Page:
There is no naughty child who couldn’t be tamed by the opening chapters of Roald Dahl’s The Witches. Dahl offers a scenario so chilling that even the most wandering mind was reached; witches are real, they are amongst us, and they prey on children. And the scene-setter, in which a little boy is magically trapped in a picture, growing old before his parents’ desperate eyes, is probably more disturbing than a thousand horror films.
Playing like Suspiria for pre-schoolers, Robert Zemekis’s fresh adaptation, following on from Nicolas Roeg’s 1990 version, unwisely dumps such little scenes as extraneous baggage. The story is moved from eighties Britain to 1968 Alabama, but without taking much period detail other than Grandma (Octavia Spencer) and her predilection for pop music. A young boy is orphaned and moves in with her, and befriends a pet mouse, a friendship which takes on another dimension when they holiday in an elaborate hotel, only to find that it’s being used for a meeting of the Society for the Prevention of Cruelty to Children. The meeting, however, is merely a cover for the meeting of a grand coven of witches, led by the Grand High Witch herself, played by Anne Hathaway. The hotel manager, Mr Springer (Stanley Tucci) is unaware of their nefarious activities, leaving Grandma and her team with the task of stopping the witches from promotion their own special brand of cruelty to children.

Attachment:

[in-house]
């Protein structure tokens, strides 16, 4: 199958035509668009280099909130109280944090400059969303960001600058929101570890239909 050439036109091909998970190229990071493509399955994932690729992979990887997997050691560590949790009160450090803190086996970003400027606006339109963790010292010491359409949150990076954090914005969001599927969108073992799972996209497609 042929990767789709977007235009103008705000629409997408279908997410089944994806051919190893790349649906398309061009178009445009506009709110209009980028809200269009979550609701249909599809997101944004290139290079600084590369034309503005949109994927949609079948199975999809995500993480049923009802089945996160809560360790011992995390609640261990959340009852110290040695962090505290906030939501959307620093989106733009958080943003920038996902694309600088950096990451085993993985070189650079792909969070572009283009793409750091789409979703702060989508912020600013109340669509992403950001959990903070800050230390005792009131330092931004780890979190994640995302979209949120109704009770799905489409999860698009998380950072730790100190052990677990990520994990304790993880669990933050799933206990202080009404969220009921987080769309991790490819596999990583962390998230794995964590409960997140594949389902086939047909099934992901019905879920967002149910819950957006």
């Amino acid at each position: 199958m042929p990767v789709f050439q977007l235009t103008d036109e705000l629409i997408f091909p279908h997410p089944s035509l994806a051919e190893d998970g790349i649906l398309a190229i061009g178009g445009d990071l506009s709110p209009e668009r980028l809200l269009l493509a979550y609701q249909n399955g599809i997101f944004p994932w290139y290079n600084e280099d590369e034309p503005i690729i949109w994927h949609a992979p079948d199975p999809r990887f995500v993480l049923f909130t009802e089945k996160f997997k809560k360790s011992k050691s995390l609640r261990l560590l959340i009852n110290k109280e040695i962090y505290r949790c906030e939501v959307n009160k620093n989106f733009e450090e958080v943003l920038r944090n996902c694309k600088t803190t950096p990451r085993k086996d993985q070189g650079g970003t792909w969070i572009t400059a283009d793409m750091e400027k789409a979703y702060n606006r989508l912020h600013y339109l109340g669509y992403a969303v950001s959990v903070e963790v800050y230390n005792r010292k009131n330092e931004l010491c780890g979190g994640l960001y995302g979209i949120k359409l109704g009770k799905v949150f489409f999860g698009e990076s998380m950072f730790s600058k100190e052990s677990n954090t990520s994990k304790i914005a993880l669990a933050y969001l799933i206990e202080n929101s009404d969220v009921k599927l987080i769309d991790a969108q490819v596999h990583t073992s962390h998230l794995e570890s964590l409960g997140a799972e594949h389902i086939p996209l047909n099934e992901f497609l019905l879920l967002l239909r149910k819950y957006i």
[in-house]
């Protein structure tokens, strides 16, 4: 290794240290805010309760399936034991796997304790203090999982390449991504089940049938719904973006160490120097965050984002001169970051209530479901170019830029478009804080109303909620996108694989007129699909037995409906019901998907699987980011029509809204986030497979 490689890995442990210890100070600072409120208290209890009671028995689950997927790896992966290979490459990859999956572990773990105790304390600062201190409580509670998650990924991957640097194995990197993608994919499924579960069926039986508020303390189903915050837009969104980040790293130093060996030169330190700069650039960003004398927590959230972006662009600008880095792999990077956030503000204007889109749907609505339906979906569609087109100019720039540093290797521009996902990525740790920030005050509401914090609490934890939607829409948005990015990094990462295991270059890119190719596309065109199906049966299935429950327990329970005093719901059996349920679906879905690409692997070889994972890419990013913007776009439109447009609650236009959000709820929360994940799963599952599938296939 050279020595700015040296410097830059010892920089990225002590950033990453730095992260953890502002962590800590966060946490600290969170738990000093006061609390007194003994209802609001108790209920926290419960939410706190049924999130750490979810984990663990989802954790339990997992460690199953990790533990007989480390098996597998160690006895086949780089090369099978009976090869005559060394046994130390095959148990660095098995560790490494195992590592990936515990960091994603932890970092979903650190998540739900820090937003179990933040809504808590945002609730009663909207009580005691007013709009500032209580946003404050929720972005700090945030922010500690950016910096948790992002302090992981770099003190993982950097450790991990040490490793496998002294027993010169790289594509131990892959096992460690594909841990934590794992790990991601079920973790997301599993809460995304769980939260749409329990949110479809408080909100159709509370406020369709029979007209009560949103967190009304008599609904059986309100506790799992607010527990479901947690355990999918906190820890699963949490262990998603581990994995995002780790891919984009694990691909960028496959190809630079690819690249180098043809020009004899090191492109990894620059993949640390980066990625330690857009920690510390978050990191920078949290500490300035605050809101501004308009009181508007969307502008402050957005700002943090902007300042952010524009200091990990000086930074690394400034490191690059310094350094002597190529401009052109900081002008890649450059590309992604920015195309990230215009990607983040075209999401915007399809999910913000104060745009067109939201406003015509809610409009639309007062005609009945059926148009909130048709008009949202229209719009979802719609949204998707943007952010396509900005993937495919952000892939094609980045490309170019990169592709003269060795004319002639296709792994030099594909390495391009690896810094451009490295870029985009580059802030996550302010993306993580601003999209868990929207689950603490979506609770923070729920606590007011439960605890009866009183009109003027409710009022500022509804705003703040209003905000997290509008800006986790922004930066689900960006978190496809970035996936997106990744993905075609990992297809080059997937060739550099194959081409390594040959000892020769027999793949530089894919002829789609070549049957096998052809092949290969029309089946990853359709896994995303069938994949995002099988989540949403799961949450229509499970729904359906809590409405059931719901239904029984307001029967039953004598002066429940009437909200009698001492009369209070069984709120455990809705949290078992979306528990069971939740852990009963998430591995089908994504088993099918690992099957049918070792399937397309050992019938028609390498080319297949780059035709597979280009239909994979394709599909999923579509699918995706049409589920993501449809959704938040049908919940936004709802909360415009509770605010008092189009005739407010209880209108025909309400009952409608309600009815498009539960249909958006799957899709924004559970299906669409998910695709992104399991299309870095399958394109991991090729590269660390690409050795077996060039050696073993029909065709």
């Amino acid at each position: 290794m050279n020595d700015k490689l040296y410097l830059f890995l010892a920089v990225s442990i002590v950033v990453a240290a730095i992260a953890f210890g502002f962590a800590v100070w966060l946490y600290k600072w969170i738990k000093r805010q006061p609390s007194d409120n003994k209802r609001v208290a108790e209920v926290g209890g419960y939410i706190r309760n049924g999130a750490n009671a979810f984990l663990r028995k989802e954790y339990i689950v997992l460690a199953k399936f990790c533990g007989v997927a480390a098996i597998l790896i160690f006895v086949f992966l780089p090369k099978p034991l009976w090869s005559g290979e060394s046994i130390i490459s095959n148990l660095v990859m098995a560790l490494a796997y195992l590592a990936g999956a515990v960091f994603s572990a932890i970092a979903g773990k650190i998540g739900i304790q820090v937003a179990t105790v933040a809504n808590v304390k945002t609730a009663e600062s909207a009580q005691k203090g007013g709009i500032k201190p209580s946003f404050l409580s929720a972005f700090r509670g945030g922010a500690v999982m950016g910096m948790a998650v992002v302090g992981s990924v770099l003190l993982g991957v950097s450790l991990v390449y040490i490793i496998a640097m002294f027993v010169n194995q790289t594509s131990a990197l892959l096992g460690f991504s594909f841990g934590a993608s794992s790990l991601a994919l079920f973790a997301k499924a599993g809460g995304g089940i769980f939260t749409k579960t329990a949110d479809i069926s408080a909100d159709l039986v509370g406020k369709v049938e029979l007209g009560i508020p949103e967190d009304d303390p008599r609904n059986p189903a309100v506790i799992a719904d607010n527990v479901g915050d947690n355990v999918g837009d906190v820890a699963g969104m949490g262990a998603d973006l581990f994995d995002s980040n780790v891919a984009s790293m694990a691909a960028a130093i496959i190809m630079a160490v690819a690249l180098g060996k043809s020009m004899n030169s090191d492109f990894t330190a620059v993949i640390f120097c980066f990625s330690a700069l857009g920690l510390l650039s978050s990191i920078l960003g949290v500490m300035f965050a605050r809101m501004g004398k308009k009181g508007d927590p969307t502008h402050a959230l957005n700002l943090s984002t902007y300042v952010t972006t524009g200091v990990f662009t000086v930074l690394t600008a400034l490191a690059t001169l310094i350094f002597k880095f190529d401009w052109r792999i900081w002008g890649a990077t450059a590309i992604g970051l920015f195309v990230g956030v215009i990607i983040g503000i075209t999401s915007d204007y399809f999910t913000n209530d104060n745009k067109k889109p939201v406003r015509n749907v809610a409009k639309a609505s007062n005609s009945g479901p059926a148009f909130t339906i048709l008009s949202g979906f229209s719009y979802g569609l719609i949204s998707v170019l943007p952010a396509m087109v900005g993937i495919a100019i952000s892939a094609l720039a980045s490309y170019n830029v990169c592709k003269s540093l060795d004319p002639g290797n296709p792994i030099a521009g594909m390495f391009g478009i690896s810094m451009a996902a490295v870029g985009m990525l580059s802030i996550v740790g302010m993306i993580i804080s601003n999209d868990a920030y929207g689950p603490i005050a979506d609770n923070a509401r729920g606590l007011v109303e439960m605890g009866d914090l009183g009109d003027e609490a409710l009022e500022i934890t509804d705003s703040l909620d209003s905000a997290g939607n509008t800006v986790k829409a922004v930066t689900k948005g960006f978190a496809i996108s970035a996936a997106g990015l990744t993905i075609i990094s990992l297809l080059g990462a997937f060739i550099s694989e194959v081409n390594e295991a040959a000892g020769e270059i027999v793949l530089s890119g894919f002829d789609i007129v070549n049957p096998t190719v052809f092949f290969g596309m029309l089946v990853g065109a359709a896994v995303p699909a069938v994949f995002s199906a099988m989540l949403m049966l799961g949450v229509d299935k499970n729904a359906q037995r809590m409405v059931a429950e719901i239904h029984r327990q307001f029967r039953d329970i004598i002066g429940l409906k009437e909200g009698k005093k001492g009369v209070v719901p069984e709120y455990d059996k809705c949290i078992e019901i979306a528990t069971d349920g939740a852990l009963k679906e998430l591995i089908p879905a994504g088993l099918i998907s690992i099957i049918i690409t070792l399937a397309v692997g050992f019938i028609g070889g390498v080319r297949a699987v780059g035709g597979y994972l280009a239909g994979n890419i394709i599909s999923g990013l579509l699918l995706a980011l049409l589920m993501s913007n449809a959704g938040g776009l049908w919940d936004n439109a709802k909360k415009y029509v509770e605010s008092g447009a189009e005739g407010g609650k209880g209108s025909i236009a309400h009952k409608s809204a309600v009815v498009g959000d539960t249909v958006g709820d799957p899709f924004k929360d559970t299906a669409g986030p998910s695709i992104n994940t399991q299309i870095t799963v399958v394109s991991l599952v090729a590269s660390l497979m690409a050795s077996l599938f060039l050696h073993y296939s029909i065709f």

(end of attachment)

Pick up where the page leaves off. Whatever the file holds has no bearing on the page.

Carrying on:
Zemekis was a CGI pioneer via Death Becomes Her, The Frighteners and Contact, and he knows how to create depth and scale with effects. So this 2020 version, co-written by Guillermo del Toro, has plenty to offer, and a few moments are striking, particularly when the Grand High Witch recognises Grandma at the dining table with a withering look. Other scenes, such as the mice escaping via knitting on a hotel balcony, are well conceived, and kids will probably dig the off-kilter feel of the mayhem as the witches get their come-uppance. Other elements jar; Chris Rock’s narration for one, too breathless and unconsidered to match the elegant narrative twists. And while Dahl’s story was specifically rooted in political satire, namely Margaret Thatcher’s annual conferences in large Brighton seafront hotels, The Witches 2020 strips away the references and replaces them with nothing in particular, making the story seem, well, just odd.
I’d be curious to know what today’s kids make of Grandma’s inability to restore the kids to human form after they get transformed into mice; in Dahl’s dark work of orphans and magic, it makes sense, but the failure to return things to a status quo feels unsatisfying here. Hathaway does well, as does Spencer, but the comedy shrinks as the scale of the action increases, and this slick version somehow lacks the magic of Dahl’s prose, or Quentin Blake’s beloved illustrations.